One aspect of design in the cosmos is the fact that there always seem to be animals that serve a unique roll in an area when destructive agents threaten the balance of the ecology. The role of insects and small life-forms in the existence of life on Earth is an area that is very understudied. But new discoveries are coming fast and furious as we see the designs of God allowing life to exist even under the most severe environmental conditions.

–John N. Clayton © 2019

Exoplanets and TESS

Exoplanets and TESS
Data is coming in from the Transiting Exoplanet Survey Satellite, known as TESS for short. It is the most powerful telescope ever deployed to look for planets orbiting other stars. Over two years, TESS can cover all 360 degrees of sky visible from Earth’s orbit. Our previous satellite called Kepler could only scan a small segment of the sky. Already Tess has identified over 300 probable exoplanets including one named HD 21749b which has the lowest known temperature for a planet orbiting a bright nearby star. (“Nearby” being 53 light-years away.)

The problem with this is that what astronomers consider “cool” is not cool from our standpoint. The surface temperature of HD 21749b is 150 degrees Celsius, which is way too hot for liquid water. (Water boils at 100 degrees Celsius.) A year on that planet equals 36 Earth days as it makes a complete orbit around its star. Most of the other exoplanets found at this time are vastly hotter than HD 21749b.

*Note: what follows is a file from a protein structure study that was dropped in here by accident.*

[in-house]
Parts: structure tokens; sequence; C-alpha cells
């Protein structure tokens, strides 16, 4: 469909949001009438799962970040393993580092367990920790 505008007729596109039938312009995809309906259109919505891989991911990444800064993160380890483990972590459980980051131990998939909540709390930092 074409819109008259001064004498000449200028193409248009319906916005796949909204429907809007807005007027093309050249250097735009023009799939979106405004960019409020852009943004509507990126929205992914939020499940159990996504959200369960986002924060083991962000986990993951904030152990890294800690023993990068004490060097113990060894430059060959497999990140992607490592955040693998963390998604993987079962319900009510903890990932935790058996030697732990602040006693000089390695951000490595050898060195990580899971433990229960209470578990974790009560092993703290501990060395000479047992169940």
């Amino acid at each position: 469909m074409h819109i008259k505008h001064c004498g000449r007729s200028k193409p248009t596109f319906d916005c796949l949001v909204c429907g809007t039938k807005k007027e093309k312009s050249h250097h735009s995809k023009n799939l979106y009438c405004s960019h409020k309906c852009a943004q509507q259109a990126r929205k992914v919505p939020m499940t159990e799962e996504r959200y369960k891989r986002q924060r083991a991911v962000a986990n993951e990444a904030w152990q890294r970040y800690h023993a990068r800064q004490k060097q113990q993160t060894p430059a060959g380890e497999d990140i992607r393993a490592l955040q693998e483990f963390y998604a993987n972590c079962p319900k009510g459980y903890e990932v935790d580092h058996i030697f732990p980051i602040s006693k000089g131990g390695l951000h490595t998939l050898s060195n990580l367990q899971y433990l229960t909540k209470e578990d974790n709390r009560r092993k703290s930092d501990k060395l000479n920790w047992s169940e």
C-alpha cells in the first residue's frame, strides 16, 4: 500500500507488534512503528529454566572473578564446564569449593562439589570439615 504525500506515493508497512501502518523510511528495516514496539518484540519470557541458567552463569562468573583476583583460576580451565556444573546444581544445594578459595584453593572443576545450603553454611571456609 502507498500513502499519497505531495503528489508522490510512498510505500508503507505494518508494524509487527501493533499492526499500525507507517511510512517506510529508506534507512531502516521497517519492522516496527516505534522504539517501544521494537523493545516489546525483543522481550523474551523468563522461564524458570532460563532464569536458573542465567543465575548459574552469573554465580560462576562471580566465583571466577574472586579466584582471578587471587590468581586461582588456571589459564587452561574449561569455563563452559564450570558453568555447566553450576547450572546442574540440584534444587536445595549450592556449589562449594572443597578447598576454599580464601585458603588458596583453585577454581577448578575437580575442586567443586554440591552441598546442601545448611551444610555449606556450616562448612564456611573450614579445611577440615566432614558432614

Astronomers have found other planetary systems, but they again have properties that would preclude any kind of life. Some of them have a planetary density equal to that of pure water. Some have orbits that are highly eccentric. Pi Mensae b, for example, has an orbit that varies widely. Its closest distance to its star approximately equals the distance from Earth to our Sun. The longest distance is similar to Jupiter’s distance from the Sun.

All of this continues to tell us that Earth is a unique planet orbiting a unique star. It is possible that those stars with exoplanets are undergoing an evolutionary process that could result in Earth-like planets billions of years from now. As we study them, we are learning more and more about what God did to create the “heaven and the earth.” God’s power and design become more amazing to us as we learn more about the universe. The more we learn, the more we see what Frank C. Baxter, who hosted the old Bell System Science TV Series, called “the wonder-working hand that has gone before us.”
–John N. Clayton © 2019

If you would like the nostalgia of watching Frank Baxter in the Bell System Science Series click HERE or HERE.

Impact Craters and Uniformitarianism

Impact Craters and Uniformitarianism
One of the underlying assumptions of Darwinism is something called uniformitarianism which says that no process operated in the past that is not going on today. The snappy way of saying it is “the past is the key to understanding the present.” Impact craters disrupt the uniform history of Earth.